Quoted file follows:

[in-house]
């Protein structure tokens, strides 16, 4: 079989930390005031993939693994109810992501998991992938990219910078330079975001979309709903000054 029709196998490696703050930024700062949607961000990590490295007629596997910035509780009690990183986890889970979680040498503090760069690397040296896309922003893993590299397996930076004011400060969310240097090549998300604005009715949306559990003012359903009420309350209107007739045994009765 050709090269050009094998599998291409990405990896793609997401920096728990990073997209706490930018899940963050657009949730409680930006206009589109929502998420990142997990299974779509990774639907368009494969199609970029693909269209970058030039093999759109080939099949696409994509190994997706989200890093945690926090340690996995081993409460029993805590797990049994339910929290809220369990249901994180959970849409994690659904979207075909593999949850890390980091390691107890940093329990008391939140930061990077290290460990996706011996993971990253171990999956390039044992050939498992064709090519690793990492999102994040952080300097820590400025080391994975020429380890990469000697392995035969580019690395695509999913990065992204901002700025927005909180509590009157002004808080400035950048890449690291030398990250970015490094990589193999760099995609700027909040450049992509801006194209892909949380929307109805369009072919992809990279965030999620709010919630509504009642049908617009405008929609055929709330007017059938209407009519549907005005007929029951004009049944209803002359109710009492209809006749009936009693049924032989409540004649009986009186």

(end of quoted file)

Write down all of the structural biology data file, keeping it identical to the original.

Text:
[in-house]
């Protein structure tokens, strides 16, 4: 079989930390005031993939693994109810992501998991992938990219910078330079975001979309709903000054 029709196998490696703050930024700062949607961000990590490295007629596997910035509780009690990183986890889970979680040498503090760069690397040296896309922003893993590299397996930076004011400060969310240097090549998300604005009715949306559990003012359903009420309350209107007739045994009765 050709090269050009094998599998291409990405990896793609997401920096728990990073997209706490930018899940963050657009949730409680930006206009589109929502998420990142997990299974779509990774639907368009494969199609970029693909269209970058030039093999759109080939099949696409994509190994997706989200890093945690926090340690996995081993409460029993805590797990049994339910929290809220369990249901994180959970849409994690659904979207075909593999949850890390980091390691107890940093329990008391939140930061990077290290460990996706011996993971990253171990999956390039044992050939498992064709090519690793990492999102994040952080300097820590400025080391994975020429380890990469000697392995035969580019690395695509999913990065992204901002700025927005909180509590009157002004808080400035950048890449690291030398990250970015490094990589193999760099995609700027909040450049992509801006194209892909949380929307109805369009072919992809990279965030999620709010919630509504009642049908617009405008929609055929709330007017059938209407009519549907005005007929029951004009049944209803002359109710009492209809006749009936009693049924032989409540004649009986009186």